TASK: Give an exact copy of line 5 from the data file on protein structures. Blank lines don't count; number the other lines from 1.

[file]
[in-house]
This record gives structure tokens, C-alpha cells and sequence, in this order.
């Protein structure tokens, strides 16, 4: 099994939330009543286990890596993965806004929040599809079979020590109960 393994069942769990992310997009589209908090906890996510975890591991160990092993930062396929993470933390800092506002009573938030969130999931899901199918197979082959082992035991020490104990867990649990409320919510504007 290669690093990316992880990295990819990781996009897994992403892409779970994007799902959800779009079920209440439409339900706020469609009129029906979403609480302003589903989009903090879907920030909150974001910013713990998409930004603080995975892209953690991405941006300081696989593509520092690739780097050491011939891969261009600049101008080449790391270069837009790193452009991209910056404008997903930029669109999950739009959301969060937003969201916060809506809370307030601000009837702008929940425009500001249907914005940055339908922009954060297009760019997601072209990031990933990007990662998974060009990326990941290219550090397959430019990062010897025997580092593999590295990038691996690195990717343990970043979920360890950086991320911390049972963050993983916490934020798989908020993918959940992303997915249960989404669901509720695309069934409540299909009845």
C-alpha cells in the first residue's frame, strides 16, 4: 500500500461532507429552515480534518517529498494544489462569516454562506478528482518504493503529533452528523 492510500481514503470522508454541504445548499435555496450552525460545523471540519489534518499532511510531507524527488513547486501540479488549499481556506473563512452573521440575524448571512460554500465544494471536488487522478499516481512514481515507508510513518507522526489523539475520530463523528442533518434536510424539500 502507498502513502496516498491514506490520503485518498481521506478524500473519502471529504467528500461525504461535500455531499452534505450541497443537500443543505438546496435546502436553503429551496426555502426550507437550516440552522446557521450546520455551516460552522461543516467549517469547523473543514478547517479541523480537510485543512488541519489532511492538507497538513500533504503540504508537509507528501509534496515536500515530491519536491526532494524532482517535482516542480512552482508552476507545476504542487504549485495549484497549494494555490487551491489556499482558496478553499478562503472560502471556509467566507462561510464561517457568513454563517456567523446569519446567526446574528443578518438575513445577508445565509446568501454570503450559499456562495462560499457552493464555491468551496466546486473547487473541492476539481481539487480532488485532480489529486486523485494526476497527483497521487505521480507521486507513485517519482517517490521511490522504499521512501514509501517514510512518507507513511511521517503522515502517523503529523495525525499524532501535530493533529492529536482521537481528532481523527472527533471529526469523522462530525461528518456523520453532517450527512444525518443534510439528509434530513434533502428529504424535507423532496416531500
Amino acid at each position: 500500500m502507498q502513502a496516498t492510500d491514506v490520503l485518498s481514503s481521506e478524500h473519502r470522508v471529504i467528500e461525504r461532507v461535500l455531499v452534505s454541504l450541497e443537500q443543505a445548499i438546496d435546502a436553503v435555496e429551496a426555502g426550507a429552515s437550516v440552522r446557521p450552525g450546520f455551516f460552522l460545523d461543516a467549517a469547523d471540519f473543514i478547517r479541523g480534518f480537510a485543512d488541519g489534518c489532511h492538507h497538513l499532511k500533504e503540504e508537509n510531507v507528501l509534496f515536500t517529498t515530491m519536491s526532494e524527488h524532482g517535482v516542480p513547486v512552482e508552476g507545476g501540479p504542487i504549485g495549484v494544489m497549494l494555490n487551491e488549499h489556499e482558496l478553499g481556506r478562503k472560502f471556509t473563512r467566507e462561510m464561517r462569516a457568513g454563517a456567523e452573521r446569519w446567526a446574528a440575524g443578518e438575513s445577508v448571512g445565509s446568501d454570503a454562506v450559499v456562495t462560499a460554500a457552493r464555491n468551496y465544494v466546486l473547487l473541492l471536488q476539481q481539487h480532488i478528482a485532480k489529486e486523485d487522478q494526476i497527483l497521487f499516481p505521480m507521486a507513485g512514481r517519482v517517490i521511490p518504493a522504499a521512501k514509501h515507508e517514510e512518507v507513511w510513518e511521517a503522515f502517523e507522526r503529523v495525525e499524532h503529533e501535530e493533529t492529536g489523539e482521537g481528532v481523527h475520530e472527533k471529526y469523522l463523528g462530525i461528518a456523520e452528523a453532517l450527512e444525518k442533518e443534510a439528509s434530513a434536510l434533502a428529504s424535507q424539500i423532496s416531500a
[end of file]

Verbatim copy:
Amino acid at each position: 500500500m502507498q502513502a496516498t492510500d491514506v490520503l485518498s481514503s481521506e478524500h473519502r470522508v471529504i467528500e461525504r461532507v461535500l455531499v452534505s454541504l450541497e443537500q443543505a445548499i438546496d435546502a436553503v435555496e429551496a426555502g426550507a429552515s437550516v440552522r446557521p450552525g450546520f455551516f460552522l460545523d461543516a467549517a469547523d471540519f473543514i478547517r479541523g480534518f480537510a485543512d488541519g489534518c489532511h492538507h497538513l499532511k500533504e503540504e508537509n510531507v507528501l509534496f515536500t517529498t515530491m519536491s526532494e524527488h524532482g517535482v516542480p513547486v512552482e508552476g507545476g501540479p504542487i504549485g495549484v494544489m497549494l494555490n487551491e488549499h489556499e482558496l478553499g481556506r478562503k472560502f471556509t473563512r467566507e462561510m464561517r462569516a457568513g454563517a456567523e452573521r446569519w446567526a446574528a440575524g443578518e438575513s445577508v448571512g445565509s446568501d454570503a454562506v450559499v456562495t462560499a460554500a457552493r464555491n468551496y465544494v466546486l473547487l473541492l471536488q476539481q481539487h480532488i478528482a485532480k489529486e486523485d487522478q494526476i497527483l497521487f499516481p505521480m507521486a507513485g512514481r517519482v517517490i521511490p518504493a522504499a521512501k514509501h515507508e517514510e512518507v507513511w510513518e511521517a503522515f502517523e507522526r503529523v495525525e499524532h503529533e501535530e493533529t492529536g489523539e482521537g481528532v481523527h475520530e472527533k471529526y469523522l463523528g462530525i461528518a456523520e452528523a453532517l450527512e444525518k442533518e443534510a439528509s434530513a434536510l434533502a428529504s424535507q424539500i423532496s416531500a